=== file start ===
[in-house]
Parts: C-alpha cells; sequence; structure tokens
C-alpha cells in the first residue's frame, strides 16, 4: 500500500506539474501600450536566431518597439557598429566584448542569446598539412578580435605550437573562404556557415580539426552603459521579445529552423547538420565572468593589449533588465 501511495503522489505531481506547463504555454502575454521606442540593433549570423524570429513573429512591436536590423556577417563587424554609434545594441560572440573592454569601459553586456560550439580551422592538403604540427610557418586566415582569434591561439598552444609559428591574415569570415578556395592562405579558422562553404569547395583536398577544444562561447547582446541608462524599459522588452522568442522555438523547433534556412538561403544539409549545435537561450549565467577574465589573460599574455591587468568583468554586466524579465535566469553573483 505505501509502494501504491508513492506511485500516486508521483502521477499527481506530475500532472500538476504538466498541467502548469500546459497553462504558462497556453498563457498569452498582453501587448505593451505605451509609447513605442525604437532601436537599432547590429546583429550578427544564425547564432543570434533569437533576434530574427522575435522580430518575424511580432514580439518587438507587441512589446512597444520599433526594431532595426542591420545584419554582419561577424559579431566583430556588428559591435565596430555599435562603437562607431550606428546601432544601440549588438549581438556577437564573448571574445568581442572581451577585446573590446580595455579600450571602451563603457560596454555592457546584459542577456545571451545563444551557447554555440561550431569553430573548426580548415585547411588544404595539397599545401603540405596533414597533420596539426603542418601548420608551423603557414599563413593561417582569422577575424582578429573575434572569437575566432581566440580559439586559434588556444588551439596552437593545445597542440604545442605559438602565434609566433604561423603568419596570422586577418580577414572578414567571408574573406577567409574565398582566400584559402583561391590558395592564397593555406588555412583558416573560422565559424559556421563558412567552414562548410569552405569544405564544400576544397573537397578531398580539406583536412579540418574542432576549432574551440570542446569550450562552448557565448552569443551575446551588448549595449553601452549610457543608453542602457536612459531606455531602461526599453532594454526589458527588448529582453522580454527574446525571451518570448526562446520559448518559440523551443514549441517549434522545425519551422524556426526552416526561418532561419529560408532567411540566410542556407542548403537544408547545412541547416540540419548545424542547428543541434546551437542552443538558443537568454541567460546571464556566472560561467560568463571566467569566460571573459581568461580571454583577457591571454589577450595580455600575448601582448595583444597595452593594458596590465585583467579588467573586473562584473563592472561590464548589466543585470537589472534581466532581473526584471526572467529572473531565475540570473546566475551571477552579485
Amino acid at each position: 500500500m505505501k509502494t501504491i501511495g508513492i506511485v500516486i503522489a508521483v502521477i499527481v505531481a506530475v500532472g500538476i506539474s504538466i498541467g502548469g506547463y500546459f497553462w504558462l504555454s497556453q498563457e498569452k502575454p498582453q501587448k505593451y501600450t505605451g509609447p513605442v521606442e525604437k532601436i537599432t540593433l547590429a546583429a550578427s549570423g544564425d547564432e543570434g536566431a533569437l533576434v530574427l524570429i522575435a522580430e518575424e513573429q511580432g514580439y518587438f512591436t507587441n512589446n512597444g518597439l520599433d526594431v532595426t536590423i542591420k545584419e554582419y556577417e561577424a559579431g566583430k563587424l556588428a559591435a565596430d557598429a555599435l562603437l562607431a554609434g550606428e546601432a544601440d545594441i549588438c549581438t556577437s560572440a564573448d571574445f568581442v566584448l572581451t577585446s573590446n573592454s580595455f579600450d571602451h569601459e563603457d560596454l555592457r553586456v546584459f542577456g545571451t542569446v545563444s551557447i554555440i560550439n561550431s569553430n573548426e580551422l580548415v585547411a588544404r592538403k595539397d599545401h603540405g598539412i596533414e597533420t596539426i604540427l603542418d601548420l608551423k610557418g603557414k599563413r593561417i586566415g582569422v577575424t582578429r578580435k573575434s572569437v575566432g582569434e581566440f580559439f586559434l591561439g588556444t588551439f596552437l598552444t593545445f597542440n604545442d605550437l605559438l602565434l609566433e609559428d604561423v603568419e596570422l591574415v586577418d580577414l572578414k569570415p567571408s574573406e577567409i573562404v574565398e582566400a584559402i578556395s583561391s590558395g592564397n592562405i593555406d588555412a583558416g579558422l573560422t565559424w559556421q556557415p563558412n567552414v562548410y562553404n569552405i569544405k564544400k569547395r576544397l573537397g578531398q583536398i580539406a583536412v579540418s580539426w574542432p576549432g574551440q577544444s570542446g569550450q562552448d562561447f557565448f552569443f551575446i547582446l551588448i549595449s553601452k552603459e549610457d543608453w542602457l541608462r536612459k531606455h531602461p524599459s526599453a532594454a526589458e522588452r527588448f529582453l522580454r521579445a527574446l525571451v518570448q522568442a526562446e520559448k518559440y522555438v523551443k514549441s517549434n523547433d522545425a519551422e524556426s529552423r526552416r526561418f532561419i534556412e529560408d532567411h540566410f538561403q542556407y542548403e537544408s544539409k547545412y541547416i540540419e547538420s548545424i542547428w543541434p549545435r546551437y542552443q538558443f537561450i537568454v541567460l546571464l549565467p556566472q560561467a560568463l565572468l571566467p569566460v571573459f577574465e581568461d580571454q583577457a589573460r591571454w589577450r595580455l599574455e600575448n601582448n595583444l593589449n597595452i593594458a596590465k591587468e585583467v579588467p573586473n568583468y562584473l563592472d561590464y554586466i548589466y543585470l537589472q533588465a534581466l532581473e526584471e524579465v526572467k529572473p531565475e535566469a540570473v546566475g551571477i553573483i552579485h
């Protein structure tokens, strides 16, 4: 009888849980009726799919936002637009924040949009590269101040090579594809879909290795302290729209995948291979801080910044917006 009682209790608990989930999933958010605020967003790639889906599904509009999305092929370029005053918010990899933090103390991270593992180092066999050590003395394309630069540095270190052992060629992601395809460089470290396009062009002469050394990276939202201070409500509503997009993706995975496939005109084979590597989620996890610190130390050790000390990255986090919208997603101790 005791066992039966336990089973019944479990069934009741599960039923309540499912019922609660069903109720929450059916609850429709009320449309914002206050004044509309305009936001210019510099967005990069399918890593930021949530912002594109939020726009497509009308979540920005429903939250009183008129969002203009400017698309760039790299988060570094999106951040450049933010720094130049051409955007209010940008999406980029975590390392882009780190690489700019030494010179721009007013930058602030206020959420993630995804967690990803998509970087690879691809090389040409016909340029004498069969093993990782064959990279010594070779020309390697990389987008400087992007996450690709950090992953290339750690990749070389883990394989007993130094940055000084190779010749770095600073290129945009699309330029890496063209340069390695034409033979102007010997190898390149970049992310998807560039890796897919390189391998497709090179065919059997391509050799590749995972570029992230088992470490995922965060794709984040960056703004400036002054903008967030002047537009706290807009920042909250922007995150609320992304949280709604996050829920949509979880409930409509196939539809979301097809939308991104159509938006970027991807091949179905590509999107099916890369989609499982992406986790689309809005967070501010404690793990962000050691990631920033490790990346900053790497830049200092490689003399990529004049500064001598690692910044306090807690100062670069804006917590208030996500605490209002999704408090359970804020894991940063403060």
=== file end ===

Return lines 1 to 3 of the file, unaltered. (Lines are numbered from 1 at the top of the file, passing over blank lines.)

[in-house]
Parts: C-alpha cells; sequence; structure tokens
C-alpha cells in the first residue's frame, strides 16, 4: 500500500506539474501600450536566431518597439557598429566584448542569446598539412578580435605550437573562404556557415580539426552603459521579445529552423547538420565572468593589449533588465 501511495503522489505531481506547463504555454502575454521606442540593433549570423524570429513573429512591436536590423556577417563587424554609434545594441560572440573592454569601459553586456560550439580551422592538403604540427610557418586566415582569434591561439598552444609559428591574415569570415578556395592562405579558422562553404569547395583536398577544444562561447547582446541608462524599459522588452522568442522555438523547433534556412538561403544539409549545435537561450549565467577574465589573460599574455591587468568583468554586466524579465535566469553573483 505505501509502494501504491508513492506511485500516486508521483502521477499527481506530475500532472500538476504538466498541467502548469500546459497553462504558462497556453498563457498569452498582453501587448505593451505605451509609447513605442525604437532601436537599432547590429546583429550578427544564425547564432543570434533569437533576434530574427522575435522580430518575424511580432514580439518587438507587441512589446512597444520599433526594431532595426542591420545584419554582419561577424559579431566583430556588428559591435565596430555599435562603437562607431550606428546601432544601440549588438549581438556577437564573448571574445568581442572581451577585446573590446580595455579600450571602451563603457560596454555592457546584459542577456545571451545563444551557447554555440561550431569553430573548426580548415585547411588544404595539397599545401603540405596533414597533420596539426603542418601548420608551423603557414599563413593561417582569422577575424582578429573575434572569437575566432581566440580559439586559434588556444588551439596552437593545445597542440604545442605559438602565434609566433604561423603568419596570422586577418580577414572578414567571408574573406577567409574565398582566400584559402583561391590558395592564397593555406588555412583558416573560422565559424559556421563558412567552414562548410569552405569544405564544400576544397573537397578531398580539406583536412579540418574542432576549432574551440570542446569550450562552448557565448552569443551575446551588448549595449553601452549610457543608453542602457536612459531606455531602461526599453532594454526589458527588448529582453522580454527574446525571451518570448526562446520559448518559440523551443514549441517549434522545425519551422524556426526552416526561418532561419529560408532567411540566410542556407542548403537544408547545412541547416540540419548545424542547428543541434546551437542552443538558443537568454541567460546571464556566472560561467560568463571566467569566460571573459581568461580571454583577457591571454589577450595580455600575448601582448595583444597595452593594458596590465585583467579588467573586473562584473563592472561590464548589466543585470537589472534581466532581473526584471526572467529572473531565475540570473546566475551571477552579485